Legend tripping

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Legend tripping is a name bestowed by folklorists and anthropologists on an adolescent practice (containing elements of a rite of passage) in which a usually furtive nocturnal pilgrimage is made to a site which is alleged to have been the scene of some tragic, horrific, and possibly supernatural event or haunting. The practice has been documented most thoroughly to date in the United States.[1]

Sites for legend trips[edit]

While the stories that attach to the sites of legend tripping vary from place to place, and sometimes contain a kernel of historical truth, there are a number of motifs and recurring themes in the legends and the sites. Abandoned buildings, remote bridges, tunnels, caves, rural roads, specific woods or other uninhabited (or semi-uninhabited) areas, and especially cemeteries are frequent sites of legend-tripping pilgrimages.

Reactions and controversies[edit]

Legend-tripping is a mostly harmless, perhaps even beneficial, youth recreation. It allows young people to demonstrate their courage in a place where the actual physical risk is likely slight.[2] However, in what Ellis calls "ostensive abuse," the rituals enacted at the legend-tripping sites sometimes involve trespassing, vandalism, and other misdemeanors, and sometimes acts of animal sacrifice or other blood ritual.[3] These transgressions then sometimes lead to local moral panics that involve adults in the community, and sometimes even the mass media. These panics often further embellish the prestige of the legend trip to the adolescent mind.[2] In at least one notorious case, years of destructive legend-tripping, amounting to an "ostensive frenzy," led to the fatal shooting of a legend-tripper near Lincoln, Nebraska followed by the wounding of the woman whose house had become the focus of the ostension.[4] The panic over youth Satanism in the 1980s was fueled in part by graffiti and other ritual activities engaged in by legend-tripping youths.[2]

Associated places in the United States[edit]

Pope Lick Trestle in Louisville, Kentucky, the reputed home of the Pope Lick Monster
The "Bunny Man Bridge"

See also[edit]


  1. ^ Peter Monaghan, "The Surprising Online Life of Legends" The Chronicle of Higher Education Dec 12, 2011 [1]
  2. ^ a b c Ellis, Bill. "Legend Trips and Satanism: Adolescents' Ostensive Traditions as 'Cult' Activity." In The Satanism Scare, ed. James T. Richardson, Joel Best, and David G. Bromley, 279-95. NY: Aldme DeGreyter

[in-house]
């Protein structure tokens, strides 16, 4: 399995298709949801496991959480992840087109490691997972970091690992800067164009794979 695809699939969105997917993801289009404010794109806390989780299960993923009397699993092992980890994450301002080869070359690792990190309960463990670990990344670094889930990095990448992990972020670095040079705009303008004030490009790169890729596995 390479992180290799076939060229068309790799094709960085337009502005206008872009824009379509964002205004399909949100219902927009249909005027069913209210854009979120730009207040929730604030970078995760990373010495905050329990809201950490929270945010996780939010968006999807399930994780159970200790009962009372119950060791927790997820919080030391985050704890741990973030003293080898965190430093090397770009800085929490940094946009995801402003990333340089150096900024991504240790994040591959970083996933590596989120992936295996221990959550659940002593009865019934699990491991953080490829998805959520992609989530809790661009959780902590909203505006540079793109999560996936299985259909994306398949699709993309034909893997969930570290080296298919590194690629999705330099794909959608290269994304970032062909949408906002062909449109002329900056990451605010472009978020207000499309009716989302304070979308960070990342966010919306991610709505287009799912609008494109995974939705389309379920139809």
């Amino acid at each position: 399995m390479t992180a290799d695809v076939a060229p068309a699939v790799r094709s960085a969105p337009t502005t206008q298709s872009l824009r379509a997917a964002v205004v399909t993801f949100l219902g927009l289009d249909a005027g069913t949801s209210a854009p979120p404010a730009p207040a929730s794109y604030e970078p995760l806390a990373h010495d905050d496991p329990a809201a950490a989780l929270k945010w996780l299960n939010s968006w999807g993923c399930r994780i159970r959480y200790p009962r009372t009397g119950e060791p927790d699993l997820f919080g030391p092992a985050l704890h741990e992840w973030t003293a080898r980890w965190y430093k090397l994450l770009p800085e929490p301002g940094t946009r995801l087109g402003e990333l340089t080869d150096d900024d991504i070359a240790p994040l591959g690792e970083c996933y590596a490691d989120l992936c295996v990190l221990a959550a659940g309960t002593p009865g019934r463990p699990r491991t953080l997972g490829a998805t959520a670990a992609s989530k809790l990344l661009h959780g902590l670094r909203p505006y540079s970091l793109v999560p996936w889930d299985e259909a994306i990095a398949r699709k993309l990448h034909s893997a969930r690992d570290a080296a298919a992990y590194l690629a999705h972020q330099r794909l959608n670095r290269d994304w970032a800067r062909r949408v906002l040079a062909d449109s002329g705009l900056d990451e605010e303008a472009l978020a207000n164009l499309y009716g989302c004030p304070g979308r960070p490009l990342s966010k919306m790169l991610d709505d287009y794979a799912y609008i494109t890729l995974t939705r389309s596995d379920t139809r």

3. ^ Ellis, Bill (July 1989). "Death by Folklore: Ostension, Contemporary Legend, and Murder". Western Folklore. 48 (3): 201–220. doi:10.2307/1499739.
  4. ^ Summers, Wynne, L. "Bloody Mary: When Ostension Becomes a Deadly and Destructive Teen Ritual." Midwestern Folklore 26 (2000):1 19-26.
  5. ^ Mikkelson, David. "Black Agnes". Snopes.
  6. ^ "Captain McHarry's Vault - New Albany, IN - Weird Story Locations on Waymarking.com". Waymarking.com.
  7. ^ Tremeear, Janice (16 August 2011). Haunted Ozarks. Arcadia Publishing. ISBN 1625841736.
  8. ^ "The Gore Orphanage". Forgotten Ohio.
  9. ^ "Our Lady of the Angels School fire December 1 1958 Chicago Illinois".
  10. ^ Kinsella, Michael (2011). Legend-Tripping Online: Supernatural Folklore and the Search for Ong's Hat. Jackson, MS: University Press of Mississippi. ISBN 978-1604739831.
  11. ^ "The Witch's Ball of Myrtle Hill Cemetery". Forgotten Ohio.
  12. ^ "Hexenkopf: The Witch's Head". horrorfind.com. Archived from the original on 2013-01-26.
  13. ^ "THE DEVIL'S CHAIR". October 3, 1996. Archived from the original on August 20, 2006.
  14. ^ "THE HORNET SPOOK LIGHT". prairieghosts.com.
  15. ^ "STULL CEMETERY! ONE OF THE SEVEN GATEWAYS TO HELL?". prairieghosts.com.
  16. ^ "The Truth About Bunnyman Bridge". Center for Paranormal Research.
  17. ^ Brian A. Conley. "The Bunny Man Unmasked - Fairfax County, Virginia". Fairfax County Public Library.
  • Aliens, Ghosts, and Cults: Legends We Live, by Bill Ellis (2001) ISBN 1-57806-325-6
  • "Legend trip", entry in American Folklore: An Encyclopedia, ed. Jan Harold Brunvand (1996) ISBN 0-8153-3350-1
  • Lucifer Ascending: The Occult in Folklore and Popular Culture, by Bill Ellis (2004) ISBN 0-8131-2289-9
  • Raising the Devil: Satanism, New Religions, and the Media, by Bill Ellis (2000) ISBN 0-8131-2170-1
  • What's in a coin?: Reading the Material Culture of Legend Tripping and Other Activities (2007), by Donald H. Holly and Casey E. Cordy. The Journal of American Folklore 120 (477):335-354.
  • "What is Legend Tripping?": Robinson, Robert C. "Legend Tripping: The Ultimate Family Experience 2014. IBN 978-1-889137-60-

Further reading[edit]

  • Bill Ellis. Aliens Ghosts and Cults, Legends we Live. 2001.
  • Bill Ellis. Raising the Devil, Satanism, New Religions and the Media. 2000.
  • Fine, Gary Alan (Spring 1991). "Redemption Rumors and the Power of Ostension". The Journal of American Folklore. 104 (412): 179–181. doi:10.2307/541227.
  • McNeill, Lynne S. and Elizabeth Tucker, eds. 2018. Legend Tripping: A Contemporary Legend Casebook. Logan: Utah State University Press.
  • Michael Kinsella. Legend-Tripping Online: Supernatural Folklore and the Search for Ong's Hat. (2011) ISBN 978-1604739831
  • Kobrowski, Nicole Encyclopedia of Haunted Indiana 2008. ISBN 978-0-9774130-2-7
  • Robinson, Robert C. "Legend Tripping: The Ultimate Family Experience 2014. ISBN 978-1-889137-60-5

External links[edit]